I definitely agree with all of this. So much time I've spent trying to figure out exactly what to learn turns out to have been wasted, since most of that energy could be channeled back into just experimenting and learning more.
Don't get me wrong, setting priorities is important. But not to the point where it's paralyzing and it stops you from getting a balance of short and long term goals. For me the simplest and most effective way to quickly do this is ask "what could I improve most in my workflow?" In a blank I was learning more Rails, since it's used often at my job, and playing around with Vue, since I wanted a simpler JS framework for small ideas and experiments. I don't know if they're the absolute best things to learn for me right now (could be React instead), but they get me the most excited to learn more, and that matters more.
I also agree about learning your way around roadblocks. I'm a junior dev where I work, but I'm getting to the point where I'm about to ask a colleague for help, and most times I stop and realize I can figure it out myself with some extra digging and research. That's honestly helped the most with feeding my passion, knowing I'm getting better at teaching myself broader topics. And that's going to keep me going through my whole career :)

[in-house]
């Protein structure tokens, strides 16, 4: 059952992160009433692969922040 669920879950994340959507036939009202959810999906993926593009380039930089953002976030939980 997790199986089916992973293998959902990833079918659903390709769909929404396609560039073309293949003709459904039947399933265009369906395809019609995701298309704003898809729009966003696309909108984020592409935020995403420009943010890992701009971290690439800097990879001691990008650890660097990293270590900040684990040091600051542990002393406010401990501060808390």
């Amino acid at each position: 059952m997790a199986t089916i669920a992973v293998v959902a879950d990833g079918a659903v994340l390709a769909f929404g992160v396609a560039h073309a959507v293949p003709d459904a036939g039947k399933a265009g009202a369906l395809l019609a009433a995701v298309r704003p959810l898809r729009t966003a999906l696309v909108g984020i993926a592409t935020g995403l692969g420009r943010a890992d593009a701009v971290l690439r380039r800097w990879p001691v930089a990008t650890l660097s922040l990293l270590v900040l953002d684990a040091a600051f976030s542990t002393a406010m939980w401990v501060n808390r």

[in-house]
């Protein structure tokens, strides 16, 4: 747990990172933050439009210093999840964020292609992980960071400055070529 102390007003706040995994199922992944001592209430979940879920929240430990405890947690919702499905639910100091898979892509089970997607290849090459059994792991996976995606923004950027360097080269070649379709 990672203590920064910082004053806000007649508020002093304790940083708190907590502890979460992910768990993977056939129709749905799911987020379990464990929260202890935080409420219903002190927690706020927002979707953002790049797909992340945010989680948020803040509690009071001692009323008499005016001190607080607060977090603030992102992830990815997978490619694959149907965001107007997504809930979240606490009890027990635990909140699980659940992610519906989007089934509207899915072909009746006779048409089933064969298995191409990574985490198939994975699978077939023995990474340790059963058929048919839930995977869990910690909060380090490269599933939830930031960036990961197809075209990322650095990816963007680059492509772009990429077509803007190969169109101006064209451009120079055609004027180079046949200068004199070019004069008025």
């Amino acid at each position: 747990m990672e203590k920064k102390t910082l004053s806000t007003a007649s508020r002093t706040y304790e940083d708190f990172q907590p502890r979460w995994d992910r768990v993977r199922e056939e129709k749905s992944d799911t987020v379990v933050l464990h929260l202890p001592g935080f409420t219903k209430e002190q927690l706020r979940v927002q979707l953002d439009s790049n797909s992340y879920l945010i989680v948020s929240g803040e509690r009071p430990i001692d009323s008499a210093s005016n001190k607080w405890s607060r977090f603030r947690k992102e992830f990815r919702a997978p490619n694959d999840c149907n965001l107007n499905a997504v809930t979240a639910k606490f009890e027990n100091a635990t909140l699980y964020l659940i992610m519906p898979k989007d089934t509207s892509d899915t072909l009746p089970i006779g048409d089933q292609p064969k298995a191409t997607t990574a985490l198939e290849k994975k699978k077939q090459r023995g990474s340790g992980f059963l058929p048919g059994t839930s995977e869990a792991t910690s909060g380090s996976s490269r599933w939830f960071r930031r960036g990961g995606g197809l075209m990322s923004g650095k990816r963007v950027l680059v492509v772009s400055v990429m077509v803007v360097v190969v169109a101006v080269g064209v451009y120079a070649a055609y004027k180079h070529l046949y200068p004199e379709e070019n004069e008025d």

This issue resulted in major grief and frustration, but oh my god did it force me to learn a lot all at once. Looking back at all the times this sort of thing has happened and how to take that attitude into the next issue makes me feel pretty great.
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